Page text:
Rumours that Oracle planned to buy healthcare software concern Cerner have proven correct.
A joint statement from the two companies today announced the deal and valued it at $28.3B through an all-cash tender offer for $95.00 per share, immediately accreditive to Oracle’s earnings as a non-GAAP earning.
Oracle’s executive veep Mike Sicilia said his company plans to modernize Cerner’s systems and move them to the Gen2 Cloud, which he reckons can be done quickly as some of Cerner’s most prized systems already run on the Oracle Database.
“No change required there. What will change is the user interface,” said Sicilia. The veep said Orcacle’s hands-free Voice Digital Assistant would become the primary interface of Cerner’s clinical systems.
“This will allow medical professionals to spend less time typing on computer keyboards and more time caring for patients,” he added.
Oracle has a play in lots of vertical industries, including health insurance and analytics, but until now, not healthcare itself. The database giant said it plans to use Cerner as an anchor asset to expand further into the market.
“Healthcare is the largest and most important vertical market in the world—$3.8 trillion last year in the United States alone,” said Oracle CEO Safra Catz. Catz also said Oracle’s growth strategy with Cerner would mirror the one deployed to grow cloudy ERP product NetSuite into new geographies.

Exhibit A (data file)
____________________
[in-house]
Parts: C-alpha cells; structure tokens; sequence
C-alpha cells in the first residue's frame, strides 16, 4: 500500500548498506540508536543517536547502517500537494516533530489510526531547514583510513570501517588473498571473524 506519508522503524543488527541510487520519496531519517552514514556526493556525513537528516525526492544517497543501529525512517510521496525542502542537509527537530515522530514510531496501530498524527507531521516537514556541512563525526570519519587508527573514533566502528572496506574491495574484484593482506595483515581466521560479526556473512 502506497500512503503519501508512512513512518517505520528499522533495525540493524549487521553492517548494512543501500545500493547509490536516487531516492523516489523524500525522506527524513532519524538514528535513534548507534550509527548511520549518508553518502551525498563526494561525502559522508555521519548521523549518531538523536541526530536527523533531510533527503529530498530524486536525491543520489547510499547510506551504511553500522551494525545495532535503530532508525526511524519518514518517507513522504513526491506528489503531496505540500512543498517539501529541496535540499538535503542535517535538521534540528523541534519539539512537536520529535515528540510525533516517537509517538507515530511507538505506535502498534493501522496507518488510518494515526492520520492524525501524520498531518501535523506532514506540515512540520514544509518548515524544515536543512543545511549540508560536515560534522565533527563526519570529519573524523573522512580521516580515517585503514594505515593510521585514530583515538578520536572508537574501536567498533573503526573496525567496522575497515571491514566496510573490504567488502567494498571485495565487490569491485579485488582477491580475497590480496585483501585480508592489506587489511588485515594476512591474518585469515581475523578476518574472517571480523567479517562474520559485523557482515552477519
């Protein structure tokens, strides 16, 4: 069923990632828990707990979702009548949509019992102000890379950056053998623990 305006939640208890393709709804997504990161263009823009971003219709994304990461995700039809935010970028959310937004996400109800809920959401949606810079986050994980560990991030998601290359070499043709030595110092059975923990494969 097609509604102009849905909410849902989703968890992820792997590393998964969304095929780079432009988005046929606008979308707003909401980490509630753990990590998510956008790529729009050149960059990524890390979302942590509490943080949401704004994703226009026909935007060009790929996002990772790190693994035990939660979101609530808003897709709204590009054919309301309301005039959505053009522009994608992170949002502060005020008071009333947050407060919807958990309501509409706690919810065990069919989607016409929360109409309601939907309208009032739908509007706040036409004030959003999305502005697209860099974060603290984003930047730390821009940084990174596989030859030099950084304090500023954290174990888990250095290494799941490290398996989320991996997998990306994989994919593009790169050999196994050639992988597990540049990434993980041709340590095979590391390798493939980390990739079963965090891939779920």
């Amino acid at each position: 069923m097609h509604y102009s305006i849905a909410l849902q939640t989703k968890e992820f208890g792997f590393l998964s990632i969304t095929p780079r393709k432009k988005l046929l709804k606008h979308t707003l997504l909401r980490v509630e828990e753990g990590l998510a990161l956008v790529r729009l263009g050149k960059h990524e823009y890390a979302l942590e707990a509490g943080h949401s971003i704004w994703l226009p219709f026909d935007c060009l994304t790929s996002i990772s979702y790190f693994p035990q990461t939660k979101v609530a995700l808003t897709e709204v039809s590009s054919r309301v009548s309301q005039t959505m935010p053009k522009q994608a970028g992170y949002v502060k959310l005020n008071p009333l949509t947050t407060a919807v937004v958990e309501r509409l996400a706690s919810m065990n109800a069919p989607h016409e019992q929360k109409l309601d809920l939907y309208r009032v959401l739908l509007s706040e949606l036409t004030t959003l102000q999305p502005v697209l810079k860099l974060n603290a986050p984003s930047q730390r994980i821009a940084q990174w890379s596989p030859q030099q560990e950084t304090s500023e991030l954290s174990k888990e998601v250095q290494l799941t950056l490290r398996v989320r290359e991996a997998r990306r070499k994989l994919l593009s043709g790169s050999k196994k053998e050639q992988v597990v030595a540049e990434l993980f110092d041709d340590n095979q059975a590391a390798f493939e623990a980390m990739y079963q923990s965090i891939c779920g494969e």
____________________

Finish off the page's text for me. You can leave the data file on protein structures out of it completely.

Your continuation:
“Cerner will be a huge additional revenue growth engine for years to come as we expand its business into many more countries throughout the world,” said Catz.
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All major enterprise tech players covet a bigger stake in the healthcare industry, because it is colossal and rich. Plenty have expressed a belief they can disrupt the industry, especially in the USA, and make it simpler to navigate and more efficient.
Google’s parent Alphabet, for example, has a known penchant for hiring chief health officers in the hopes of revolutionizing the healthcare industry, or at least cashing in on it.
As The Reg pointed out last week, the deal will be meaningful when it comes to Oracle's business in the UK. Cerner has been awarded more than £100m in deals with England's National Health Service (NHS) just in the past year alone. Cerner was also a key player in the country's National Programme for IT, which went down as one of the greatest IT disasters in public sector history. By buying Cerner, Oracle will be acquiring a specific health records system, an advantage it has so far lacked when making deals with the NHS.
Oracle now owns a proven product in the field, plus a plan to improve it with some cloudy AI fairy dust on it. Might Big Red have stolen a march? ®